After Treatment
           
           


           
137. The Oshkosh Public Museum has the finest collection of artifacts and archival materials in the Lake Winnebago Region. The collection is owned by the City of Oshkosh and represents a wide range of holdings. The museum was founded in 1924. The institution has such diverse items as Chief Oshkosh's famous hat, Civil War uniforms and original muskets, textiles, quilts, and historical photographs. These two paintings are a part of the permanent collection. The left image is monogrammed CM and is dated 1875. The right, 1885 image, is by Edmund Osthaus (1858 - 1928). Born in Germany, Osthaus studied at the Dusseldorf Academy until 1882. He moved to the United States in 1883 to teach and become Director of the Toledo Academy of Fine Arts. After leaving teaching, he followed dog and sporting events and became one of the most noted canine painters.
           

CM "Pioneer Scene" 1875
H. 22" X W. 36" Before Treatment

Edmund Osthaus "Boy with Dogs" 1885
H. 36" X W. 48" Before Treatment
           

Sky/Mountain During Cleaning

During Cleaning
           

After Treatment

After Treatment
           
           


           
138. Illinois has several hidden jewels. One of these is the Oregon Township Public Library. Following the Columbian Exposition in 1893, a core group of artists decided to remain in the Chicago area. Their desire was to escape the city in favor of an artistic retreat. Wallace Heckman, a Chicago attorney, offered the use of his summer estate in Oregon, Illinois under an unusual lease that ran for as long as one of the founding members was alive. In 1898 the Eagle's Nest Art Colony was born. Sculptor Lorado Taft and the painters Charles Francis Brown and Oliver Dennett Grover were three of the founding members. Included in the core group was John Thomas Nolf (1871-1950). He originally studied at the Art Institute of Chicago and exhibited throughout his career at the Pennsylvania Academy, the San Francisco Museum, the National Academy and the Art Institute of Chicago. This provocative painting examines a contemplative moment for an aged woman. The Eagle's Nest Art Colony remained intact until 1942 with the death of its last surviving member, Ralph Clarkson.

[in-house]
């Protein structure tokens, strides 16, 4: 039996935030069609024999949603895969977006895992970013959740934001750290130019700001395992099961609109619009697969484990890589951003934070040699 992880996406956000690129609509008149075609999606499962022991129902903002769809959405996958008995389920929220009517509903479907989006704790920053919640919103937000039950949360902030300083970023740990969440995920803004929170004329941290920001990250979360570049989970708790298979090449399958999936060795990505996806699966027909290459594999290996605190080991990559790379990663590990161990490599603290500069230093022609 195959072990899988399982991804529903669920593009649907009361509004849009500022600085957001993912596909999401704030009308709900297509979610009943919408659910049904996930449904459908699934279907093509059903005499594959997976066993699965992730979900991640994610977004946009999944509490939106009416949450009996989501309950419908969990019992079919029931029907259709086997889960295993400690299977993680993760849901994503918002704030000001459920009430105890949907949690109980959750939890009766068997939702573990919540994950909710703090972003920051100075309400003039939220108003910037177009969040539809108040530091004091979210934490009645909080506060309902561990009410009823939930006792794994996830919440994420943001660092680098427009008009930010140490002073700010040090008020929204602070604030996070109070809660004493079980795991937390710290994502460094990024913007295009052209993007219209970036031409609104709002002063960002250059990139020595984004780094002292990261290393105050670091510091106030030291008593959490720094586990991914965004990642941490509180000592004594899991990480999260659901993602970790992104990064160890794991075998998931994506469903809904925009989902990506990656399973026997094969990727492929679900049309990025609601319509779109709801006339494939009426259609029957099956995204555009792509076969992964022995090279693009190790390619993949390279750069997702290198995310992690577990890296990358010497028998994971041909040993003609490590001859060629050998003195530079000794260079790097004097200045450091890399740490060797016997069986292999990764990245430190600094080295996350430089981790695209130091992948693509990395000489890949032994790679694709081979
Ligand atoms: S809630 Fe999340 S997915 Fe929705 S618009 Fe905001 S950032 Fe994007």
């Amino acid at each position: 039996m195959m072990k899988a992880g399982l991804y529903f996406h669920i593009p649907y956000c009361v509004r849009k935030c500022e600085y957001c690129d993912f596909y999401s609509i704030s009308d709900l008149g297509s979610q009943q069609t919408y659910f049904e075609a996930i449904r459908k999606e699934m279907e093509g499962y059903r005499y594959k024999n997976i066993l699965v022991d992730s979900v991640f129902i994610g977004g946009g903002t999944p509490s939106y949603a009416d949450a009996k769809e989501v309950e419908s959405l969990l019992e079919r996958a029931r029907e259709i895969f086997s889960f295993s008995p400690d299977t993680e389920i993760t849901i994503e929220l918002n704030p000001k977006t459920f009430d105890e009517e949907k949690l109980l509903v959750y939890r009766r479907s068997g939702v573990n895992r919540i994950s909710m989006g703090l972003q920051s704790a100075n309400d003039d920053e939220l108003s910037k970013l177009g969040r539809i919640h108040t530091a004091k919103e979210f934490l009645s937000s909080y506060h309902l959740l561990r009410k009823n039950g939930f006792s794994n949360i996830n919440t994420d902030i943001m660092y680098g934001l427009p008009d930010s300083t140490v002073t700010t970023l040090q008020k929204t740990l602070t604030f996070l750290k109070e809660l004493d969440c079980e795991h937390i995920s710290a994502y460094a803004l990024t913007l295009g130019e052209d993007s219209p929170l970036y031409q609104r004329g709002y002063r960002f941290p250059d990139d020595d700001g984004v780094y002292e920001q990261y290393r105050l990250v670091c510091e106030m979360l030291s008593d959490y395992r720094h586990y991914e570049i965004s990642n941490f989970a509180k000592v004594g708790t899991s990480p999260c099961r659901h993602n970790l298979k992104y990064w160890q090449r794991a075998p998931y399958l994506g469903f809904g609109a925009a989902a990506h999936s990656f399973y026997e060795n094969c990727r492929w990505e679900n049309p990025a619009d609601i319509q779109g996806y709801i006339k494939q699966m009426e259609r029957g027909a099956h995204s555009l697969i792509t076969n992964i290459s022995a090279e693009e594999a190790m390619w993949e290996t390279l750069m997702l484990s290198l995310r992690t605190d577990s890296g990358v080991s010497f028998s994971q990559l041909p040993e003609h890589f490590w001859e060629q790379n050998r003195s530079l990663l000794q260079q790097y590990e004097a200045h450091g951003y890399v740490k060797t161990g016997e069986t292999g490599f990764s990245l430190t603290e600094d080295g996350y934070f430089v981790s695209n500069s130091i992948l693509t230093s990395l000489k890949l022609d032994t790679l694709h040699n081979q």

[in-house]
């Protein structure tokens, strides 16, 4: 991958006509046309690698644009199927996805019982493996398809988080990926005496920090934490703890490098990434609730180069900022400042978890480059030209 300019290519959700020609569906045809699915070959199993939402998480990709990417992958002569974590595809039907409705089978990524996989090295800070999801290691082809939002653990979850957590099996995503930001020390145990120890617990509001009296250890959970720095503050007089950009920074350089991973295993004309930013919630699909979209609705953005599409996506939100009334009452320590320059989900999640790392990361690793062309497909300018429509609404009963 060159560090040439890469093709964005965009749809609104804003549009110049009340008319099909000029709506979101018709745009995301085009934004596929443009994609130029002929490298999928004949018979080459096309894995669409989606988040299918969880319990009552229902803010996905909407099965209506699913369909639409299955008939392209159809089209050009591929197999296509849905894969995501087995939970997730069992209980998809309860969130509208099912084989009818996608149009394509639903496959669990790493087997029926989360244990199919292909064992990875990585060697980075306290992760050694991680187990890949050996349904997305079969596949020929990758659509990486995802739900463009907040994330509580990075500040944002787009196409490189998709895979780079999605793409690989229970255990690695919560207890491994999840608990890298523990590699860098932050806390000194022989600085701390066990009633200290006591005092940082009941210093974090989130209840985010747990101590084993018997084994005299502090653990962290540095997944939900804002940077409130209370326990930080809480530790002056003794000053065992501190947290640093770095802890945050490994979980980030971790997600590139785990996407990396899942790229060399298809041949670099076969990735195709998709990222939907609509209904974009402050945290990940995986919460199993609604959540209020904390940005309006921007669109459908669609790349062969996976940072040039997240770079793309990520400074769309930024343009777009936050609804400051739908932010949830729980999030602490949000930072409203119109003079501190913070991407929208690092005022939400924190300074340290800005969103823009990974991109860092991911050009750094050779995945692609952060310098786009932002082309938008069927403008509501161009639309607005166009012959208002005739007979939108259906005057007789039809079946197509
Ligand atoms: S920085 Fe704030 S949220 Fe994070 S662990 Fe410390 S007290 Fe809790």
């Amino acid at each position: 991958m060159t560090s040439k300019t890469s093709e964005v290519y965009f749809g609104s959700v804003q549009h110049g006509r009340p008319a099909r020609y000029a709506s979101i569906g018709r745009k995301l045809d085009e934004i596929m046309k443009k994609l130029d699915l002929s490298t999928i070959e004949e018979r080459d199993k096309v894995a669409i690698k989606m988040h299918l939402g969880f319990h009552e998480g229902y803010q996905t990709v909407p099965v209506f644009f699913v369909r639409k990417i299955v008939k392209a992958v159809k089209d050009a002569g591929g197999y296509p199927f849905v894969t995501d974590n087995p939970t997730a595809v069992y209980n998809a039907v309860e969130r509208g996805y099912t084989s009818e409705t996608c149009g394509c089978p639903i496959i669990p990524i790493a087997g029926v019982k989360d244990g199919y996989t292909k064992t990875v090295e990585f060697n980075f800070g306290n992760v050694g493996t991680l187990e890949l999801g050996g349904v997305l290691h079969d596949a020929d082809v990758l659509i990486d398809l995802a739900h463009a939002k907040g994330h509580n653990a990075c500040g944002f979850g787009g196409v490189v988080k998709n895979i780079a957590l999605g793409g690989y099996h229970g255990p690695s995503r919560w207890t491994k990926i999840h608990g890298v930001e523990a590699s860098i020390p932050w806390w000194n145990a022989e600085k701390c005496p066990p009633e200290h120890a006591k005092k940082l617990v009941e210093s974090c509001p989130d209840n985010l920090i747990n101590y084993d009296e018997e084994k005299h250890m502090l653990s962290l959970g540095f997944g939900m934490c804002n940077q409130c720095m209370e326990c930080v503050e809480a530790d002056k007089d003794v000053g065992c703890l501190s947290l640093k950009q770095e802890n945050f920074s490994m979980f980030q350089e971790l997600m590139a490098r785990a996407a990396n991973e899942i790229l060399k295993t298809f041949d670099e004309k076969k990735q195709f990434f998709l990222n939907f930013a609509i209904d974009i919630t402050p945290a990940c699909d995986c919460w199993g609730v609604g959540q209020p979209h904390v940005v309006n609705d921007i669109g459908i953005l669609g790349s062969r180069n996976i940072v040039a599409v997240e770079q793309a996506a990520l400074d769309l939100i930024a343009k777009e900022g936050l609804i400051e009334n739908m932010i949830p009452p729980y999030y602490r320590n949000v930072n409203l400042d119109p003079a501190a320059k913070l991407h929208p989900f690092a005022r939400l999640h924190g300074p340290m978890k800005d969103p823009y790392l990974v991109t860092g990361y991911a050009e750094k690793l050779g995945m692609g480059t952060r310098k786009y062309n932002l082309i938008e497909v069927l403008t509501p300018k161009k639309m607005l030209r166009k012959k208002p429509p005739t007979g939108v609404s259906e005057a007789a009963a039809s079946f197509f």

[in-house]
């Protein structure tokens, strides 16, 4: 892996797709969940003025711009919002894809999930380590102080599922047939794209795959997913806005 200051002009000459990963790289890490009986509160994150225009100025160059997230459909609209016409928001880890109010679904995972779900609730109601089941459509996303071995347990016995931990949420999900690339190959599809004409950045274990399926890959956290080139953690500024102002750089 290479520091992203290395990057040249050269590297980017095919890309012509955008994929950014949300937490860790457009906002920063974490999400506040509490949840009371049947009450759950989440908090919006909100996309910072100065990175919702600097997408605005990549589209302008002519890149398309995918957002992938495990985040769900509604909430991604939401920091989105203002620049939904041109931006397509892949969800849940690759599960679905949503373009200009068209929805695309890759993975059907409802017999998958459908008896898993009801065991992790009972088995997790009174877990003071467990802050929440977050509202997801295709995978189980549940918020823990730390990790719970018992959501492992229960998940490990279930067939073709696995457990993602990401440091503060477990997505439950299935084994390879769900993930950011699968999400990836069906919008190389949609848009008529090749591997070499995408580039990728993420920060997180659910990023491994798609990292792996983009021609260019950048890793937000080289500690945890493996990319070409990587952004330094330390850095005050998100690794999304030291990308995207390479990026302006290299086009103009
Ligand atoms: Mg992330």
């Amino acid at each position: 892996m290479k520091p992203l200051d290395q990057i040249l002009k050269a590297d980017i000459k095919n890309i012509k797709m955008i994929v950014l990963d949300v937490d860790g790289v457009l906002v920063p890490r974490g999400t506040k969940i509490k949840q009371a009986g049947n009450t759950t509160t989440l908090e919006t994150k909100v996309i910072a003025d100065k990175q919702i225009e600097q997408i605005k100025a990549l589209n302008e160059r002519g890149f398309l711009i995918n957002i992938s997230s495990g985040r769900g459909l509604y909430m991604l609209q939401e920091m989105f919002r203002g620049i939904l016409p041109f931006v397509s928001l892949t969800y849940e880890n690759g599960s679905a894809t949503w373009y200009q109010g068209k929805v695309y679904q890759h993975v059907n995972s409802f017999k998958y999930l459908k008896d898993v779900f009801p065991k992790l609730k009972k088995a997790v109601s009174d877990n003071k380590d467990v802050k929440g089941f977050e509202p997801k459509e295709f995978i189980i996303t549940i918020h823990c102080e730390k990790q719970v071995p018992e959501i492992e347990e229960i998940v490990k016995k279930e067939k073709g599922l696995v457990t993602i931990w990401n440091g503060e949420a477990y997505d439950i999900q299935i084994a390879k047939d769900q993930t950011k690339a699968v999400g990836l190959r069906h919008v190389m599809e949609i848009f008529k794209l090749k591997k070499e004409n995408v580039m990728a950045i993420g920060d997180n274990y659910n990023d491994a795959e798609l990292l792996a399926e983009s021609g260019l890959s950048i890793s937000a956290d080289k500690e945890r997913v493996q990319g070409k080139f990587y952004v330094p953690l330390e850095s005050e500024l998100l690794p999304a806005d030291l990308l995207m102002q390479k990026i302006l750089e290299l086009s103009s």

John Thomas Nolf "The Last Leaf"
H. 28" X W. 28" Before Treatment
           

During Cleaning

After Treatment

           
           


           

William Merritt Chase "Red Snappr and Still Life"
ca. 1900    H. 29" X 36" Before Treatment
139. Another Illinois jewel is the collection of Augustana College in Rock Island. A brilliant book, Origins of Modernity, was published in 2005 and features many of the fine works in the collection including paintings by Corot, Boudin, de Chiico and the pictured, William Merritt Chase (1849-1916). Born in Indiana, Chase quickly inclined to the arts. In 1878, he went to Europe and studied at the Academy of Fine Arts in Munich. He studied under Alexander Von Wagner and Karl von Piloty, and befriended American artists Walter Shirlaw and Frank Duveneck. In Munich, Chase employed his rapidly burgeoning talent most often in figurative works that he painted in the loosely-brushed style popular with his instructors. Chase traveled to Venice, Italy in 1877 with Duveneck and John Henry Twachtman before returning to the United States in the summer of 1878. He quickly became an important artist on the American scene and groomed other artists through his extraordinary teaching skills. His students included George Bellows, Georgia O'Keeffe, Rockwell Kent, Charles Sheeler, Lawton Parker, Louis Ritman, Leopold Seyffert and Frederic Grant.